Professors and administrators discussed the possibility of a new convocation event to welcome new students to the campus community next year.
The discussion, which was held at the University Student Union Thousand Oaks Room on Tuesday, was attended primarily by faculty, administrators and staff members, with a majority of its attendants tried to establish the benefits of a new student convocation.
The attendees discussed the significance of introducing new students to campus by having an “intellectual welcoming,” which would be separate from the university’s new student orientation and any other departmental programs and events at CSUN.
During the presentation, Sonja Daniels from Student Development and International Programs defined convocation as a formal coming together of a community.
She said that the convocation would serve as an “official welcome (from the) university to new students.”
Daniels said during the presentation that she had attended various convocations at other universities, such as San Jose State, CSU Hayward, UC Irvine and San Diego State. According to Daniels, recent reports show that at least 18 campuses in the CSU and UC systems have annual student convocations.
Some students at the discussion said they saw the advantages of a new student convocation event for incoming students, whether they are freshmen or transfer students.
Recently transferred from a community college, Marlene Pinotti, junior psychology major, said it would be a good idea for freshman students to have a new student convocation. She said that despite not receving a convocation when she transferred to CSUN, her community college experience helped her prepare for CSUN.
“CSUN is totally different,” Pinotti said. “(It) would help a freshman (student) who at this time has no college experience, and (as a result the student) would have more information to what it entails.”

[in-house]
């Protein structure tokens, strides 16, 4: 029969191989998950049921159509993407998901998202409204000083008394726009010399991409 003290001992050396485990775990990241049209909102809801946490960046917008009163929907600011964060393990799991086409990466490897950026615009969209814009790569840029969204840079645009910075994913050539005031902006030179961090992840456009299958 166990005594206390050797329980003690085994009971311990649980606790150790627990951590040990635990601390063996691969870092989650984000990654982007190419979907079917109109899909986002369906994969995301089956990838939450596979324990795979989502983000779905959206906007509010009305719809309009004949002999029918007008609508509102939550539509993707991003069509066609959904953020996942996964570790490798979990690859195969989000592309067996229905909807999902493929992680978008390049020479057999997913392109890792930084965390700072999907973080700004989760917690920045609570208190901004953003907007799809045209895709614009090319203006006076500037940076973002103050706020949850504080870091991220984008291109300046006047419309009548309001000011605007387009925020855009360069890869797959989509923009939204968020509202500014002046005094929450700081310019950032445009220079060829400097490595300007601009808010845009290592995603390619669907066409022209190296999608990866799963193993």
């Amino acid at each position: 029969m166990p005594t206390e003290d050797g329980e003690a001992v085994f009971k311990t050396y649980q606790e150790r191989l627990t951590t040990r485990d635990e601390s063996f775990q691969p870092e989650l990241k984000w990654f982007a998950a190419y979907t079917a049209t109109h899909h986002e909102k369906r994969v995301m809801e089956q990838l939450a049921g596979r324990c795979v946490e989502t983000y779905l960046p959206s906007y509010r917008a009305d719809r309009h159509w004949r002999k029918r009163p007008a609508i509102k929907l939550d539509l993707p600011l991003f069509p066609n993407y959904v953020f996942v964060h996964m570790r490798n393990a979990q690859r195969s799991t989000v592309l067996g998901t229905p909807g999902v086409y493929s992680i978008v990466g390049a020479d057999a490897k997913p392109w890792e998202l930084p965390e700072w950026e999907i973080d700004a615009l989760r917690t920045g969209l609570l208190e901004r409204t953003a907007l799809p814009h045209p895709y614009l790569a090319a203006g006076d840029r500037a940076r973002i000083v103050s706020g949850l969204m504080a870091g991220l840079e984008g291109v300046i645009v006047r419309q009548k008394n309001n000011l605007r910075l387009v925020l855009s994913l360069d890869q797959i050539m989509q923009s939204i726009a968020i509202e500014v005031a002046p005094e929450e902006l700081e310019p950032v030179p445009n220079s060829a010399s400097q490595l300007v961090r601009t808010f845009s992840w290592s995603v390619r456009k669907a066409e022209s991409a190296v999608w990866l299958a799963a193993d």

Pinotti said the new student convocation would be more appropriate for incoming freshmen, rather than transfer students with previous college experience, mainly because of the new environment and new challenges that they are about to face.
Unlike Pinotti, Sakura Ramirez, graduate student in cinema and television arts, said she likes the idea of addressing all students. She said it gives the students a sense of being part of the campus and allows students to put a face to staff members’ names.
“I think it’s an interesting idea and a good way of introducing (campus and its staff) to the students,” Ramirez said. “I haven’t even seen (CSUN President Jolene Koester) except in pictures.”
Ramirez said convocation would be a great way to get students to feel connected with the campus despite being new to it. She added it would be appropriate to address all students by “having two separate convocations for both new and existing students.”
Thomas Piernik, director of SDIP, said the new student convocation would bridge gaps with existing university traditions. He added new student convocations would offer an opportunity for new students to meet with faculty and could bring “sense of wholeness” to the whole college experience.
“(It’s) the missing piece, (along) with the number of traditions (CSUN has),” Piernik said. “(It would) be an opportunity to inspire students and challenge them; and to say we are in it together.”
According to Piernik, based on responses to the discussion and feedback from students around campus, the recommendation would be forwarded to the university president. He added the president would either approve or deny it.
Joanne Angeles can be reached at firstname.lastname@example.org.